Mike: Well, again, we’re going to talk about how to get started in real estate investing. And it’s something that’s kind of near and dear to my heart because I’ve helped a lot of people get started. And I know you do too. And what’s interesting is I’ve probably helped a lot of people get started in what we’ll call active real estate investing. And most of the people that you help get started are passive because they’re professionals. They’re doctors and things that they just don’t have the time. But I think that’s some of the things that are, a lot of people don’t think about is when you say, I’m going to use my air quotes here, “how to get started in real estate investing,” it’s not one-size-fits-all, right?
David: Right. Yeah. Exactly. I think, Mike, you’ve got to start with who you are. Real estate is a great platform. It’s a great asset, we know, for investing. And it’s also a great business to be in. So which do you want to be? If you’re younger and you have the time, you’ve got the energy capacity, then certainly, even as a sideline, you can create really a business/investing.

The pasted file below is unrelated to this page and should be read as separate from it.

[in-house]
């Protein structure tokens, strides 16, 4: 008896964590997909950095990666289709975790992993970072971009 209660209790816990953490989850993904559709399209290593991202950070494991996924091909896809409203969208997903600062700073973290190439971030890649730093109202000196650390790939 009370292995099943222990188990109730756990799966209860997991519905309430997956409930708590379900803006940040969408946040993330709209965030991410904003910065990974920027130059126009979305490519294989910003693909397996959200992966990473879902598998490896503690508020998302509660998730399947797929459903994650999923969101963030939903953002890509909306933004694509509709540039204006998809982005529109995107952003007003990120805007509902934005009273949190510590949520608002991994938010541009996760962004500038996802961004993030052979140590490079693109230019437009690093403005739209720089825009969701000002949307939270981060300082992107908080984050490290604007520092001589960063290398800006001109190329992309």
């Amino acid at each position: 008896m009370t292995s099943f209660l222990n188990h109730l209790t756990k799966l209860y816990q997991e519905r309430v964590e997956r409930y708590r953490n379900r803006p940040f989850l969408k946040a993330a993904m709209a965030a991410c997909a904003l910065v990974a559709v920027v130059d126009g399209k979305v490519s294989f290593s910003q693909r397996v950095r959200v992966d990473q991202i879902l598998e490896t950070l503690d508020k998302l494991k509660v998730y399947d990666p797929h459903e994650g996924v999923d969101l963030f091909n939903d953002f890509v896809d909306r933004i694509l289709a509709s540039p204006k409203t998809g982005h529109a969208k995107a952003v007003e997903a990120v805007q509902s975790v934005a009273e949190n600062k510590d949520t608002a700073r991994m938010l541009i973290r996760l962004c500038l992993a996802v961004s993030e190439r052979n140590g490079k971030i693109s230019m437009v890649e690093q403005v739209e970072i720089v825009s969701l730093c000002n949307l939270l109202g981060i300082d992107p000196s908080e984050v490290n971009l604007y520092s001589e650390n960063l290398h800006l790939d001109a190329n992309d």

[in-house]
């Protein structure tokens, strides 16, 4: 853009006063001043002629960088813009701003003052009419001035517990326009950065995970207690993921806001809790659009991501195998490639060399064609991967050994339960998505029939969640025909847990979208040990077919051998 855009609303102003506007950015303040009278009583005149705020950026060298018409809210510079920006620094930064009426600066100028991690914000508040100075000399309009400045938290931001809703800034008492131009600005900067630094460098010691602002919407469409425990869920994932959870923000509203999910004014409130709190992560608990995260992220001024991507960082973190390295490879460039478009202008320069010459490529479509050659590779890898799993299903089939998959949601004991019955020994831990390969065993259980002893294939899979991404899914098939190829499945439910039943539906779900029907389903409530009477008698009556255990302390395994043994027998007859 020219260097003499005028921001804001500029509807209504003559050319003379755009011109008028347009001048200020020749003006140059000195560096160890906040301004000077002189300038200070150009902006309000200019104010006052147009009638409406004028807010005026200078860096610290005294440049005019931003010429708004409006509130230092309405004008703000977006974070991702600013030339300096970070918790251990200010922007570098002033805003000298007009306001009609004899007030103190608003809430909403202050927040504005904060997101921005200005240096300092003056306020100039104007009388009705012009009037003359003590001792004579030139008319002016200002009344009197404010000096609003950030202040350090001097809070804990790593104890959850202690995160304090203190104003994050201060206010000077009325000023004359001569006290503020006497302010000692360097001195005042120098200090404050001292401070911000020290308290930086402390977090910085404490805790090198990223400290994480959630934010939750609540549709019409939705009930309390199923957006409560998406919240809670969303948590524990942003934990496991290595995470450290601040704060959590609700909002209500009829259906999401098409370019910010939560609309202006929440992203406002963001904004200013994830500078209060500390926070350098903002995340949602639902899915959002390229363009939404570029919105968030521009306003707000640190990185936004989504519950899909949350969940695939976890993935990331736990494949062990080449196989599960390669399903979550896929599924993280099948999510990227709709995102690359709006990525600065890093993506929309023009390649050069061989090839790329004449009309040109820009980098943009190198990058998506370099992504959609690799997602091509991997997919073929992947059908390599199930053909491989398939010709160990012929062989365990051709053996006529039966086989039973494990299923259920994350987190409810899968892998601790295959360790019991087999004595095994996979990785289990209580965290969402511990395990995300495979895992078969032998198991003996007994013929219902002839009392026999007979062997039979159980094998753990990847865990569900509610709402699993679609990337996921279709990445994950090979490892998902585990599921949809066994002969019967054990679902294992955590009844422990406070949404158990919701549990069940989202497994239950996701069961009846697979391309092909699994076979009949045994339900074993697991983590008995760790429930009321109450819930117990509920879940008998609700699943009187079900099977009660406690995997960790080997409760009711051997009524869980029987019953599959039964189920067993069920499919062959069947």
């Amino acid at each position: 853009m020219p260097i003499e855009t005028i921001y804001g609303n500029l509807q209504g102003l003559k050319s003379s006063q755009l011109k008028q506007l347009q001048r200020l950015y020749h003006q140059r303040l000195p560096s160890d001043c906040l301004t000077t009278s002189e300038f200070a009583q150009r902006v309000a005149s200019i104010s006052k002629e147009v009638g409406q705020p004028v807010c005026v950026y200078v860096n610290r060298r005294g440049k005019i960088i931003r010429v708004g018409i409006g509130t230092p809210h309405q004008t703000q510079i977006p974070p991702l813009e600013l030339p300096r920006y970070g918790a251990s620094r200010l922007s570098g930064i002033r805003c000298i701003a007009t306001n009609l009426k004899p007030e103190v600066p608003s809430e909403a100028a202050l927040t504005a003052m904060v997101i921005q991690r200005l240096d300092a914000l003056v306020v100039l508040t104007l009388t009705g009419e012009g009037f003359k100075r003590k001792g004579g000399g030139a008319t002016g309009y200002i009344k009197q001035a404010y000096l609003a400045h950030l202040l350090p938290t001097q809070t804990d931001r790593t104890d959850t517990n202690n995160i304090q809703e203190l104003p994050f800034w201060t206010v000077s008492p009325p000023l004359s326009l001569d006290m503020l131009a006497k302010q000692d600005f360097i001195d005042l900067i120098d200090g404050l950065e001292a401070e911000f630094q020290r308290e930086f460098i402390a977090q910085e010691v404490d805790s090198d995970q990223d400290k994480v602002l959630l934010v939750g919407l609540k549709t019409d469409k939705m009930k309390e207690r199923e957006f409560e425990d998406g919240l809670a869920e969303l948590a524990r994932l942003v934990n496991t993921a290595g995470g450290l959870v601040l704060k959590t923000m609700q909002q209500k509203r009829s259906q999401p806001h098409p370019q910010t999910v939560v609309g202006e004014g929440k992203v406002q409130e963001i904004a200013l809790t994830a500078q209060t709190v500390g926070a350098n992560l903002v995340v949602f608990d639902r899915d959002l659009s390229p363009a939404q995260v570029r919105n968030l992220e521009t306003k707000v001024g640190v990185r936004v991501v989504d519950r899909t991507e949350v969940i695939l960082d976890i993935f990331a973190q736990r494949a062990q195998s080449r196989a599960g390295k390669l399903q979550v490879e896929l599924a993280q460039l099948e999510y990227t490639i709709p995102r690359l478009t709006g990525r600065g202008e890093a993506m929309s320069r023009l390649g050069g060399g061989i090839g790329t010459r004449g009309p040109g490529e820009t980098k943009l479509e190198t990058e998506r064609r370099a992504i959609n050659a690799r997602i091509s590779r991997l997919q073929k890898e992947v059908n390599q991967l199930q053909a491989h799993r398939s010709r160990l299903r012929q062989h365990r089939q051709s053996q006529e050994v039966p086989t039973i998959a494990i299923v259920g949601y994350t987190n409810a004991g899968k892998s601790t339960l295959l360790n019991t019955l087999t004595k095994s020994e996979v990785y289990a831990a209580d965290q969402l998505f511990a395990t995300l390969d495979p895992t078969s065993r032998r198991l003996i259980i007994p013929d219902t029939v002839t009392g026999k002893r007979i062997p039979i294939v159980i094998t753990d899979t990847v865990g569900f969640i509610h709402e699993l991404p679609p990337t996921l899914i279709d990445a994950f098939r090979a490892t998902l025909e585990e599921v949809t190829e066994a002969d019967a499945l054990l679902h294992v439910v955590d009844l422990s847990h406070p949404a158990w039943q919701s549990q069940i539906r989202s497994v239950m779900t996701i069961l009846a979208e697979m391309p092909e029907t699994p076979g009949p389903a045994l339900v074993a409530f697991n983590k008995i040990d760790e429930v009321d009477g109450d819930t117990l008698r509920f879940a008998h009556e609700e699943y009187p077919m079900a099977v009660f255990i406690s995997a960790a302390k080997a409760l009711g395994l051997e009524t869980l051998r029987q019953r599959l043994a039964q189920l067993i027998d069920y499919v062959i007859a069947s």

I think to make an initial income, it sort of can be done. You teach a lot of people how to do that through wholesaling, a great way to pick up some extra money. And then there are people that are already well-entrenched in business. So they have a career, but they’re trying to build a platform for retirement.